Again, why in the world are you dividing your stat by the # of Plate appearances, only to have to do more math to get back to the number you were originally at?Quote:
You can call my forumula pointless or anything else you wish.
But don't you dare say it ignores walks. :D
Basiacally my forumula tells what a players bat is worth per plate appearance.
If the player's PoA is 0.250, then the player is worth a single every at bat.
The forumula pretty much tells you at what rate the player got to 1st, second, third and home when put into a forumula.
Once you find out a player's PoA per plate appearance, you just need to find out how many plate appearances the player averaged per game.
Multiply he player's PoA with the average plate appearance per game and you'll see what the player's production would average out per game.
Cabrera averaged a PoA of 0.6816768 per game, or in other words, Cabrera's bat was worth somewhere between a double and a triple a game considering 0.500 would be averaging a double.
Take the player's PoA per game and multiply it by the number of games the player played and it will tell you around how many runs the player should score in that season.
Cabrera PoA for the entire season was 109.74513, he scored 109 runs. pretty damn accurate there.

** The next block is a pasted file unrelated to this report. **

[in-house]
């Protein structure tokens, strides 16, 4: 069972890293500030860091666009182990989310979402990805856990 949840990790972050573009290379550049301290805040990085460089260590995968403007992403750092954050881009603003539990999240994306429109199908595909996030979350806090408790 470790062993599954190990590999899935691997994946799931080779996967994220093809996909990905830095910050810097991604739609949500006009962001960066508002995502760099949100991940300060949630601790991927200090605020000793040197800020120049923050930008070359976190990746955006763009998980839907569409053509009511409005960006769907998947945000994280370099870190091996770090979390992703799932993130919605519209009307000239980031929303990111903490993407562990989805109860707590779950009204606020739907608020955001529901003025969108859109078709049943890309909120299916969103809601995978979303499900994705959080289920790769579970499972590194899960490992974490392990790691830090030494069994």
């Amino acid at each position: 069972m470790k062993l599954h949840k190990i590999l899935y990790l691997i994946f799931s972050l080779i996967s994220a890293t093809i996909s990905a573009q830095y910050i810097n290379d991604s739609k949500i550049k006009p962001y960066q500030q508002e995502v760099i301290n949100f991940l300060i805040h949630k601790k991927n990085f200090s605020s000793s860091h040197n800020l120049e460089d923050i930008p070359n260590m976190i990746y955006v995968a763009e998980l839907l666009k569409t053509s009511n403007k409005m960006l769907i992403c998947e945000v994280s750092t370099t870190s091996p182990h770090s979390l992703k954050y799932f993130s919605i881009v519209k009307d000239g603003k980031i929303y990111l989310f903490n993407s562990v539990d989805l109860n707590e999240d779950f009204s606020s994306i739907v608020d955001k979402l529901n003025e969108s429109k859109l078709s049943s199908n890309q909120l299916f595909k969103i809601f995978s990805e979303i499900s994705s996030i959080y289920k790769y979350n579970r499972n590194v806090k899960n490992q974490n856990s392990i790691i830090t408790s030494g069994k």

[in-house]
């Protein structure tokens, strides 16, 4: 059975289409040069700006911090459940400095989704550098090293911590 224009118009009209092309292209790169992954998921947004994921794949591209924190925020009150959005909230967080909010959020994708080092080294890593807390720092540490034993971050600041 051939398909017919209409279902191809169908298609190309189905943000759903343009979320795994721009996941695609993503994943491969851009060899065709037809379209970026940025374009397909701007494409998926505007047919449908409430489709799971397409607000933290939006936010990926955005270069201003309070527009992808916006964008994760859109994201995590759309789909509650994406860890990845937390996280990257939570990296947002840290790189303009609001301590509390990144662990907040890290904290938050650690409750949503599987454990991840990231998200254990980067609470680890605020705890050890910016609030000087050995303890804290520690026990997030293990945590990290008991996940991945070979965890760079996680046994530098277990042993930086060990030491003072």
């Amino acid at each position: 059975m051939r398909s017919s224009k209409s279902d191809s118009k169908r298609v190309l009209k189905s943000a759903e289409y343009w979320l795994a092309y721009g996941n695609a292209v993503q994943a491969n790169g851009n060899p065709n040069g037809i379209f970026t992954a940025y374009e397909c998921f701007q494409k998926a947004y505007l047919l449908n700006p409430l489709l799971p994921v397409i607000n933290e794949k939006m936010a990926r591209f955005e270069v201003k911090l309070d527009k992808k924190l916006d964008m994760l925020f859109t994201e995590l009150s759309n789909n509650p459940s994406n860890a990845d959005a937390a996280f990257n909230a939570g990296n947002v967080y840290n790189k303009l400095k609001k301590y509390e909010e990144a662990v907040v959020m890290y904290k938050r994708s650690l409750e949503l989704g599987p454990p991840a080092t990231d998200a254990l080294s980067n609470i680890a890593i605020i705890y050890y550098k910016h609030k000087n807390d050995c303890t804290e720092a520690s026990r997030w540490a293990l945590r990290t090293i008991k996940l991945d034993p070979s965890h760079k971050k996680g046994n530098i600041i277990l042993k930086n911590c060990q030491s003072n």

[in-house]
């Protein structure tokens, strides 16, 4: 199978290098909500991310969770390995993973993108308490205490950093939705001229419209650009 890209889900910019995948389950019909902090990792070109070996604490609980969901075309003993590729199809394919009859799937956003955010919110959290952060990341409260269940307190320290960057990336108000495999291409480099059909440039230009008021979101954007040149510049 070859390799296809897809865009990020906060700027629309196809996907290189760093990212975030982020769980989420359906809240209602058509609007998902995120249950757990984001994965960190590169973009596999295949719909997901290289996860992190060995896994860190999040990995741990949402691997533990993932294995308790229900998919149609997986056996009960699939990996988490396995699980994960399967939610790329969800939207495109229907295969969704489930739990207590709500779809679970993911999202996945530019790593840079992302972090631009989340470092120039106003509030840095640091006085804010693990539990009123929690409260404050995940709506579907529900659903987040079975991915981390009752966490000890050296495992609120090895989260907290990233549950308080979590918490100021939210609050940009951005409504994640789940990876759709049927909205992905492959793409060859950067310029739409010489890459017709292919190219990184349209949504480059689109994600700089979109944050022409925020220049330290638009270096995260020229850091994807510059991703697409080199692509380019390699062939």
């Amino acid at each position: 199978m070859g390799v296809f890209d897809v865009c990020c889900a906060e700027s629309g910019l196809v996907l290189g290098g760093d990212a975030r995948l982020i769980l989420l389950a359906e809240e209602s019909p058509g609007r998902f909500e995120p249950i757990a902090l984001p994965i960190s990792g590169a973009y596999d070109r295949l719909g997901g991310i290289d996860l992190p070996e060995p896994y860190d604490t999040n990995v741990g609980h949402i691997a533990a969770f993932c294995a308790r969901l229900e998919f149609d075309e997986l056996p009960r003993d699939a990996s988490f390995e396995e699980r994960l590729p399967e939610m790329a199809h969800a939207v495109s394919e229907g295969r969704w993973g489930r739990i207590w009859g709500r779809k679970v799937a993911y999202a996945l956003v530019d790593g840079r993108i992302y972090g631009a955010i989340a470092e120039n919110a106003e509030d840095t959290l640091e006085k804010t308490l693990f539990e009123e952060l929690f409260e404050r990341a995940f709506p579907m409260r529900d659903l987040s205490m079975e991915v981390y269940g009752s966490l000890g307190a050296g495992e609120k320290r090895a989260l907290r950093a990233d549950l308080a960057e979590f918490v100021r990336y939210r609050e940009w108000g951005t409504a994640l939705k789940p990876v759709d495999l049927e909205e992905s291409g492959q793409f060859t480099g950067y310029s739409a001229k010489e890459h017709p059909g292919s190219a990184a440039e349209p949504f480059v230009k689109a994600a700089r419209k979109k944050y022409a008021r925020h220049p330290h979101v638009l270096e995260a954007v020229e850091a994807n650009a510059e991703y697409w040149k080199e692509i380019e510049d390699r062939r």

Of course scoring runs or producing rbi's has factors like how your team does as well. Like I said, the forumula would say around how many runs the player should score that season.
Then there are cases like Andrew Jones, he scored 103 runs. Looking at his batting statistics this season do you believe his bat was worth 103 runs.
The PoA was 0.1294835 per bat, 0.5570987 per game and over the season, his PoA was 90.249989.
This means Andrew Jones SHOULD have scored closer to 90 runs on the season. Andrew Jones' bat was worth 90 runs this season.
Again, the formula doesn't put a value on the hits themselves, it just tells you at what rate did the player reach all 4 bases when added up.
You first find out the player's PoA, then you multiply it by the player's average plate appearances per game, and you'll find out what the player's bat's value is per game. Then you take that number and multiply it by the number of games played and you'll see how many runs the player's bat was worth over an entire season. Usually the PoA of a player for the season is near 5 runs compared to how many runs they actually scored.
You can use PoA to estimate how many runs a player would score in a season.
Go ahead, pick any player from this season and find out how accurate or inaccurate it is compared to how many runs they scored on the season.
It's like you're adding more steps to get nowhere just to make your stat seem more complicated.